The largest pool of organic carbon in aquatic ecosystems is dissolved and can only be utilised by bacteria. Although most of the ambient DOC pool is refractory to bacterial decomposition it has recently been shown that semi-labile (turnover times in weeks) and labile (turnover times in hours or days) can accumulate over the growing season in the sea and is a major export term with implication for the global carbon budget. It is the purpose of the present project to identify/verify at which circumstances DOC can accumulate, to identify the chemical species involved in accumulation, and to characterize DOC with respect to microbial decomposition patterns. Theoretical considerations constraint the reasons for accumulation to either nutrient limitation of bacterial growth and/or low biodegradability of produced DOC.
The production and biodegradation of DOC is studied both in the field and in laboratory experiments, where different production scenarios with respect to zooplankton grazing and nutrient limitation are tested. Biodegradation is measured in batch incubations and with a bioreactor. Carbohydrates analyzed to molecular species are used as model molecules to characterize degradation dynamics.
In August 2002 we have access the EU Large Scale Facility in Bergen and will carry out a "full scale" experiment lasting for one month and with participation of about 18 scientists.
The study is supported by The Carlsberg Foundation, the Danish Natural Sciences Research Council, LSF in Bergen and EU. The study is carried out together with Theis Kragh, DMU and international partners.
Read more: Søndergaard, M., Williams, P.J. leB. et al. 2000. Net accumulation and the flux of DOC and DON in marine plankton communities. Limnol. Oceanogr. 45: 1097-1111.
This FW 5project has been concluded.
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It is hypothesized that DOC decomposition by bacteria is characterized by a succession of bacterial species/types specialized to utilize different component of the biodegradable pool. However, empirical verifications are meager. By DGGE-techniques and subsequent sequencing of the dominant bacterial genotypes we investigate the hypothesis in batch cultures of lake water and by the vertical position of specific bacteria in a bioreactor matured with the same water as used for the batch incubations. The function of the different communities developed over time and in the vertical gradient is tested by their ectoenzymatic profile. The purpose is to develop the understanding of functional and genotypic diversity in microbial communities.
The study is supported by The Carlsberg Foundation and the Danish Natural Sciences Research Council. Morten Søndergaard and Lasse Riemann.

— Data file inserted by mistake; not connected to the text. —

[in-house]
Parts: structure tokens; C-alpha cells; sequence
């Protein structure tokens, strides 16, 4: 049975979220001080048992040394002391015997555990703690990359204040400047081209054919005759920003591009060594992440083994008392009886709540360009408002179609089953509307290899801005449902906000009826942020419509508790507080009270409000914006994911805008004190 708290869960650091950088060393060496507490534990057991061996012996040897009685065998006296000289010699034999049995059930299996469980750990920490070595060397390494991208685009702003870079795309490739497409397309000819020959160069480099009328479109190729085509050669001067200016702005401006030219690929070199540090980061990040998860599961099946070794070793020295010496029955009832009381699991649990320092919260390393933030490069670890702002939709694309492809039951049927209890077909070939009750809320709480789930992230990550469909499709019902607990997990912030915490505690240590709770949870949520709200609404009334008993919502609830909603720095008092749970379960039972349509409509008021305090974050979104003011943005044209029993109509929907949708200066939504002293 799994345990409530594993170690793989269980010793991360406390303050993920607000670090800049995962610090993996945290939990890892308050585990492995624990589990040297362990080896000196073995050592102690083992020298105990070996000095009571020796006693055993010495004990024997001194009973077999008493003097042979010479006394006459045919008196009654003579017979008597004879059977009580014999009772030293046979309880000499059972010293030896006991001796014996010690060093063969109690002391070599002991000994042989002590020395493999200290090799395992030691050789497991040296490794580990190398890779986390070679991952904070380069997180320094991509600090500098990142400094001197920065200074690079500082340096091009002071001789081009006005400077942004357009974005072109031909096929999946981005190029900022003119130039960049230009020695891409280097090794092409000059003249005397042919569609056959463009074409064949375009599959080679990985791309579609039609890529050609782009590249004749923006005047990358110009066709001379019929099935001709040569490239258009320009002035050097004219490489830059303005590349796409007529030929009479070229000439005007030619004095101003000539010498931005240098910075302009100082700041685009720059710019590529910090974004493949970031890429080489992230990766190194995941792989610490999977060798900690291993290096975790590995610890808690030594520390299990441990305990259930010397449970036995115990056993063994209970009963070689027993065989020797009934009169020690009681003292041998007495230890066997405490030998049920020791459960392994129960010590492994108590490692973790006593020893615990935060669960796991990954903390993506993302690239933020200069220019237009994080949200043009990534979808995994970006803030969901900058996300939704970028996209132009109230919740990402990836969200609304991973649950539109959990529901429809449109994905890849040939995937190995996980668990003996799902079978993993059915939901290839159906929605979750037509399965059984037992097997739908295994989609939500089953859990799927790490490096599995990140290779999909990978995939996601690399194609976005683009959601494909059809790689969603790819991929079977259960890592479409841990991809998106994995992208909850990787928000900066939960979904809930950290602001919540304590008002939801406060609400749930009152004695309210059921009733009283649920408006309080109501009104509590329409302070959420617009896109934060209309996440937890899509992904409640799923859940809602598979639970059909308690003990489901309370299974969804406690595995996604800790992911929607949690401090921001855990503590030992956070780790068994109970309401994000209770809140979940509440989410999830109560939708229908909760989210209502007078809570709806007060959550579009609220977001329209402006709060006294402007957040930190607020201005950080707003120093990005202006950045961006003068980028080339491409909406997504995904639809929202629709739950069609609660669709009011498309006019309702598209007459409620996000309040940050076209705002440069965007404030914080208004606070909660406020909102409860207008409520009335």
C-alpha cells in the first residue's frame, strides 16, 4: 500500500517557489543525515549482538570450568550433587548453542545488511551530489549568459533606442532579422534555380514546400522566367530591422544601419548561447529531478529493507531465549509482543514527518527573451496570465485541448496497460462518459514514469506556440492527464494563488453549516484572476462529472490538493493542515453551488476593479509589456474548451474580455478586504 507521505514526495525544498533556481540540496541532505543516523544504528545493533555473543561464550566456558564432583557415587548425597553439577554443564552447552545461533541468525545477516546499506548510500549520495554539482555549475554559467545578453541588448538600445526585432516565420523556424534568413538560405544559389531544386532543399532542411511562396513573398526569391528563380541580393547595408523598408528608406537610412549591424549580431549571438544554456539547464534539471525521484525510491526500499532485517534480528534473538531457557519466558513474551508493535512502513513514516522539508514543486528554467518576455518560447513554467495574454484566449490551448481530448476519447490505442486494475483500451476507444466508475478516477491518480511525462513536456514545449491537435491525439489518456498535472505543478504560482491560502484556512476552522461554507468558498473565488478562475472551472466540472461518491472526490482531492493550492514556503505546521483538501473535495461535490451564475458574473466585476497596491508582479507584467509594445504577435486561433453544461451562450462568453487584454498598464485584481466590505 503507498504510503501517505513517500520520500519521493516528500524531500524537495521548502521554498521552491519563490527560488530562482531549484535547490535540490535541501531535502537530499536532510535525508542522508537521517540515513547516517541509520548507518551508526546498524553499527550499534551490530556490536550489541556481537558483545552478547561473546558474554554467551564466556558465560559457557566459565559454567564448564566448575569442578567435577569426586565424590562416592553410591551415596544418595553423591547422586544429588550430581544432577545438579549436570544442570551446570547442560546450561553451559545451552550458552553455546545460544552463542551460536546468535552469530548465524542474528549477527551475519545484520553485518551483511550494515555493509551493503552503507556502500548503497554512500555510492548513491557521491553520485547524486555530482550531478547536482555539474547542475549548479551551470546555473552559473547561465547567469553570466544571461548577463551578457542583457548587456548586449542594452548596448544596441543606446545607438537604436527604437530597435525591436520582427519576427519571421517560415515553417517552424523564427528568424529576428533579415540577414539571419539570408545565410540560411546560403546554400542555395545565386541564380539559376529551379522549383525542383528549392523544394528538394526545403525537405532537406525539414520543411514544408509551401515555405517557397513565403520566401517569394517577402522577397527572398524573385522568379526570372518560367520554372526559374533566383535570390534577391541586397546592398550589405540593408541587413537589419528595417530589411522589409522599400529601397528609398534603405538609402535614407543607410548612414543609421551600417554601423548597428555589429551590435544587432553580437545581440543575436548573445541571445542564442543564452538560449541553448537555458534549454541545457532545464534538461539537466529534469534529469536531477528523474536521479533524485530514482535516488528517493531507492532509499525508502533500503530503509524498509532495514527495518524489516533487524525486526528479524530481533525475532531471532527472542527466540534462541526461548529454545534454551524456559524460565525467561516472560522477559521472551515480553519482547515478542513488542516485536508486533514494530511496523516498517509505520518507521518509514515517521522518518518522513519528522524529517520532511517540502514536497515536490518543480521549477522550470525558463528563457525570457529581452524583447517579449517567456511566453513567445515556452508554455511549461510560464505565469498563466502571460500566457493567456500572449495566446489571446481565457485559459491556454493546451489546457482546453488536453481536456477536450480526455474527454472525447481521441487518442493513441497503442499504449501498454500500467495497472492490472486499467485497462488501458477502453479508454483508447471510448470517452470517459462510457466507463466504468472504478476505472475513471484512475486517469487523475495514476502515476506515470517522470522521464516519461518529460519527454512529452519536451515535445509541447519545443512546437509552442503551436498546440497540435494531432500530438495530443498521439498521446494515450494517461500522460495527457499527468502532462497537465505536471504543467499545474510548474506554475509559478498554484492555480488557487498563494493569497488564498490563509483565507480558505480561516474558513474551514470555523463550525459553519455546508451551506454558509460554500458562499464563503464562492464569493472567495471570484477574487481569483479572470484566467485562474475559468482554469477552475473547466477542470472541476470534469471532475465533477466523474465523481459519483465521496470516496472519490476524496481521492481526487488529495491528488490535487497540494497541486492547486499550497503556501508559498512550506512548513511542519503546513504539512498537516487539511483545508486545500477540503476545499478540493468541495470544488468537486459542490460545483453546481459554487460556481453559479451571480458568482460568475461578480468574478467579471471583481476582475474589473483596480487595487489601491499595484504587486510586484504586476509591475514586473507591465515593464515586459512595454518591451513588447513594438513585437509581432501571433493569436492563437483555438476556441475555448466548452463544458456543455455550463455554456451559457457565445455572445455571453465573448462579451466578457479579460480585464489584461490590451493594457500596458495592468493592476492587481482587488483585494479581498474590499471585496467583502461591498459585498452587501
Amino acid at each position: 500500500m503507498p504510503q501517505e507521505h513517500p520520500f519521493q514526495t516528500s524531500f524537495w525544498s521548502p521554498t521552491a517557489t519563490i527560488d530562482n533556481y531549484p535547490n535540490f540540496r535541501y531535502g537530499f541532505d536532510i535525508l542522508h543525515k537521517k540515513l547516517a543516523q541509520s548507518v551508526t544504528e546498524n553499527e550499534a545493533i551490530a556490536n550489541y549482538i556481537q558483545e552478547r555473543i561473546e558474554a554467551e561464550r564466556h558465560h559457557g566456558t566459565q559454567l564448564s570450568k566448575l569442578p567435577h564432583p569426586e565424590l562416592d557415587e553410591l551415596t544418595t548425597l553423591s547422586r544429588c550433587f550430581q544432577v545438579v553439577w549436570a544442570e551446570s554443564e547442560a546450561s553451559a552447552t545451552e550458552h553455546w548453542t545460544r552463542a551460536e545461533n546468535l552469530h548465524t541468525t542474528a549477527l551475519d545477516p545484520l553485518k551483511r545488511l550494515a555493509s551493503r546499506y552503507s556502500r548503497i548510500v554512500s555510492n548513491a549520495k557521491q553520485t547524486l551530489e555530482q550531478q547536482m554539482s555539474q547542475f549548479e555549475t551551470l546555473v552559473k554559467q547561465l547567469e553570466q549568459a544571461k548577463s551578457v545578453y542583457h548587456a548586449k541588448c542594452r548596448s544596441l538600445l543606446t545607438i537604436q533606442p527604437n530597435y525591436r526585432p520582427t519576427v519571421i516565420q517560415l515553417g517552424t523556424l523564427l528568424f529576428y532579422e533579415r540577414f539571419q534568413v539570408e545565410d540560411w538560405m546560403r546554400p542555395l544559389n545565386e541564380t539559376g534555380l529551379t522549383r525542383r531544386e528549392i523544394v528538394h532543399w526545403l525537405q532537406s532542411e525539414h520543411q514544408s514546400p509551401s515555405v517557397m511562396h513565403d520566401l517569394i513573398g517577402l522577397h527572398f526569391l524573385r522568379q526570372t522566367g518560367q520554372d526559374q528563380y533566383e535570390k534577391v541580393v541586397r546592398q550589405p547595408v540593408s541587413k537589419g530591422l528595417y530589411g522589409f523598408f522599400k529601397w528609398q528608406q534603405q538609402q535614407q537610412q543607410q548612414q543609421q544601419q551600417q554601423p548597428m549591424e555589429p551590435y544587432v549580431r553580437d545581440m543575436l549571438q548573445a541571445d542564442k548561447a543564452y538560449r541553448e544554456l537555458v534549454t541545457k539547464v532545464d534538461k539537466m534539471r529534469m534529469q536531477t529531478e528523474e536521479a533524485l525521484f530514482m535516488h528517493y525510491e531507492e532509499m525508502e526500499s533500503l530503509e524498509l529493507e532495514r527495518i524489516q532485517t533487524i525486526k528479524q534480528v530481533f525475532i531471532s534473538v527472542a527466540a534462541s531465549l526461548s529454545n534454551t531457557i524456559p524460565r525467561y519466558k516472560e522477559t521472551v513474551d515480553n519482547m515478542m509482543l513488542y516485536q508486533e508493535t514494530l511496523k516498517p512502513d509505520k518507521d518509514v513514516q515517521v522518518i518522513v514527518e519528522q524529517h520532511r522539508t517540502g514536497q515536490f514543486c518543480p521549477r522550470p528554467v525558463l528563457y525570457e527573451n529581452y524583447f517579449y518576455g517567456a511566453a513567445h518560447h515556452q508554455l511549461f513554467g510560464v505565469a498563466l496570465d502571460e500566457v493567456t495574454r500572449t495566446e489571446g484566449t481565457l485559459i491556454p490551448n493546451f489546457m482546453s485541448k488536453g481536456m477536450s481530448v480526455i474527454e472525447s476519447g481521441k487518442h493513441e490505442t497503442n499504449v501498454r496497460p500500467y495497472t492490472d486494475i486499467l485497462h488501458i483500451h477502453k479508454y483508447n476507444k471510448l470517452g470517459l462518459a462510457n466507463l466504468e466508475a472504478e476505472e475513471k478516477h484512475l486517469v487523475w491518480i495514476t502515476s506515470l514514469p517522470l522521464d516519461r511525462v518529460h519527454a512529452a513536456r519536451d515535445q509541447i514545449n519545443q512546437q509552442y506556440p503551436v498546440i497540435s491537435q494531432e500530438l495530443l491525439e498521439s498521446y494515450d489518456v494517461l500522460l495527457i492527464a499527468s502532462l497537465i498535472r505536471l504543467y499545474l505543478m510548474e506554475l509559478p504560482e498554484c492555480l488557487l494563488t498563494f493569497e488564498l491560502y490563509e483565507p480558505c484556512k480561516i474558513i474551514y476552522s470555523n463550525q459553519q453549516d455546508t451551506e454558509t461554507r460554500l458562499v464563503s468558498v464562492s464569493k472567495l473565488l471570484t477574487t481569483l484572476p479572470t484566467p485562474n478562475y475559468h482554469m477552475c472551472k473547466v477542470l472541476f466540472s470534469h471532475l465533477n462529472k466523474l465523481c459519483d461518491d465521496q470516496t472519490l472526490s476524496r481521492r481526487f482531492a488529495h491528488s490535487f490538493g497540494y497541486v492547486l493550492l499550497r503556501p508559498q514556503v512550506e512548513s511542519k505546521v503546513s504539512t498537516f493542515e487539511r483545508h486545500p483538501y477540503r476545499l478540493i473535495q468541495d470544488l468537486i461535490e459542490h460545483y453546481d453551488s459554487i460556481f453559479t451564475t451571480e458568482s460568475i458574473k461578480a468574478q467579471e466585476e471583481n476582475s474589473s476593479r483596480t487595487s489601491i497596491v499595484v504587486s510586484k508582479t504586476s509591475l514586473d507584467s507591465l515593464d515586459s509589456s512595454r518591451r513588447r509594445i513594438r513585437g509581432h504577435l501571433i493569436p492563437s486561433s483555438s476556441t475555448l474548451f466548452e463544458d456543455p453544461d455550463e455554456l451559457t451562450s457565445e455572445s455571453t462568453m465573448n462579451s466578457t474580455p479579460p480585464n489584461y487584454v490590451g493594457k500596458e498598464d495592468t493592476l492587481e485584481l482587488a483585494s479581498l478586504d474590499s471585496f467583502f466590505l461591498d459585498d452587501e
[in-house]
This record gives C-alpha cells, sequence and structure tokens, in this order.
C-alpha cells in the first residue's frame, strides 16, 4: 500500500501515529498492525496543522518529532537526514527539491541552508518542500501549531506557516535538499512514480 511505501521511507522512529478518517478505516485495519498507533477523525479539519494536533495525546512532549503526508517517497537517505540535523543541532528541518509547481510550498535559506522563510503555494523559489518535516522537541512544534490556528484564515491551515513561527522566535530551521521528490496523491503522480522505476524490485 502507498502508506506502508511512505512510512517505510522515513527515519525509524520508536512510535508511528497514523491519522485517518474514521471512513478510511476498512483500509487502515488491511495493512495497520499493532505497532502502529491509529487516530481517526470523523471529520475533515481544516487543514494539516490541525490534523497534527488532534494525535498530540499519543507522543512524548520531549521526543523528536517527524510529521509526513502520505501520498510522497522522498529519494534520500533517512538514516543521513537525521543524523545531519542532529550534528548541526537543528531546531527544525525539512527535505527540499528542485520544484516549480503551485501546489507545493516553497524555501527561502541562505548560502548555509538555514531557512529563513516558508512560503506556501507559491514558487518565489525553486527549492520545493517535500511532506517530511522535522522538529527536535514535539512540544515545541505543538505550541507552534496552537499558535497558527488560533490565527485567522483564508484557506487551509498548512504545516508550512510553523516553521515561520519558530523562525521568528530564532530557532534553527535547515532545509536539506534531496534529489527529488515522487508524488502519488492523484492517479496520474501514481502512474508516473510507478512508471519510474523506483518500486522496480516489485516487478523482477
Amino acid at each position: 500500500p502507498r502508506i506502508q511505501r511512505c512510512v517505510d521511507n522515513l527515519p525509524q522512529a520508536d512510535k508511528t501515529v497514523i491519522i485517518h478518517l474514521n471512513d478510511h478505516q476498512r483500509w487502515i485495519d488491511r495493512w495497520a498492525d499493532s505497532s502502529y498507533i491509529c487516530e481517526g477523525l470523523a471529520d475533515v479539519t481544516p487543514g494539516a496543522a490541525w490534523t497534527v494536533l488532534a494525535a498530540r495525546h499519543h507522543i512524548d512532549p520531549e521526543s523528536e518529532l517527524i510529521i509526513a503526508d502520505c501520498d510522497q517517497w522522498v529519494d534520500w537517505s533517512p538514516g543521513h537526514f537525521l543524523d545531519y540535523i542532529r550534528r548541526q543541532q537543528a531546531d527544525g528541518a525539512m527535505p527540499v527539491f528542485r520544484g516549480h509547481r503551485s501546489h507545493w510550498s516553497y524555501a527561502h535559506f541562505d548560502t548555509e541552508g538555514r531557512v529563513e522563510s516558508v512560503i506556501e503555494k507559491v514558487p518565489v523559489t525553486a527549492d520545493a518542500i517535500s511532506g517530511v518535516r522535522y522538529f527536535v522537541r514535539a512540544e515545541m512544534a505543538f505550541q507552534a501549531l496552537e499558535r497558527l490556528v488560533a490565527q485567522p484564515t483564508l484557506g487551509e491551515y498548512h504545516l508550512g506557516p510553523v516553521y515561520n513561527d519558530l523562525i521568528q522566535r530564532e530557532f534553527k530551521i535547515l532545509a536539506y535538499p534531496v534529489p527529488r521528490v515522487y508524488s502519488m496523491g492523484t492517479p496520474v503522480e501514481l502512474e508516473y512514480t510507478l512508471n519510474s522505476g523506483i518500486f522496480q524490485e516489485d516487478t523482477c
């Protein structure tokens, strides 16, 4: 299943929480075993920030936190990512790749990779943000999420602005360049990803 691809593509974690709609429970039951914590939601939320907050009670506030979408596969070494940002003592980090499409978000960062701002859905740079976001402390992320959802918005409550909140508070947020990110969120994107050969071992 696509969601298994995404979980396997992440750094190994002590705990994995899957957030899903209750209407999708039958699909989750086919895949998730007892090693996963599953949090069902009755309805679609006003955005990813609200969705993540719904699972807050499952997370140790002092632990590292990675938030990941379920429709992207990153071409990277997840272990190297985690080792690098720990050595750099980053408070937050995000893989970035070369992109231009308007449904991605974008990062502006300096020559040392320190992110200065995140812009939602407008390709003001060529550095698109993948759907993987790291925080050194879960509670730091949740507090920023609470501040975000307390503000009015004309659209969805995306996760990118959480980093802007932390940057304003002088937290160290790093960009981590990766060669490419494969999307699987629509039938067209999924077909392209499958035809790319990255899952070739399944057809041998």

We have empirical evidence that only between 5 and 20% of lake bacterioplankton counted by conventional DNA staining (e.g. DAPI) seem to be highly active. This is one explanation why many field studies have found apparently low growth rates; the abundance of the growing community is estimated too high. The above statement is somewhat controversial and currently discussed internationally. It is the purpose of this research to try to verify or discharge the hypothesis of low abundance of highly active bacteria in lakes by comparing several estimates of bacterial abundance and activity and to investigate environmental factors in control of the activity. Recently, we have found that substrate availability (measured as chlorophyll as a proxy) can explain from 40 to 50% of the variability in the distribution of active bacteria measured by the redox dye CTC. However, we still lack a convincing relationship between the abundance of “active” and independent measurements of activity.
Read more: Søndergaard, M. & Danielsen, M. 2001. Active bacteria (CTC+) in temperate lakes: Temporal and cross-system variations. J. Plankton Res. 23: 1195-1206.
Morten Søndergaard is leader of this initiative including participants from Danish Climate Centre, Danish Meteorological Institute (DMI), DHI-Water & Environment (DHI), National Environmental Research Institute, Dept. of Lakes and Estuaries (NERI), The Danish Institute for Fisheries Research (DFU), Department of Marine Ecology, Aarhus University (AU), Institute of Geography, University of Copenhagen (GI), Geographical Resource Analysis & Science A/S (GRAS), Department of maritime and regional history, Southern Denmark University (SDU).
Subcontractors: Prof. John Anderson and prof. Bent Odgaard.
Read more: www.conwoy.ku.dk.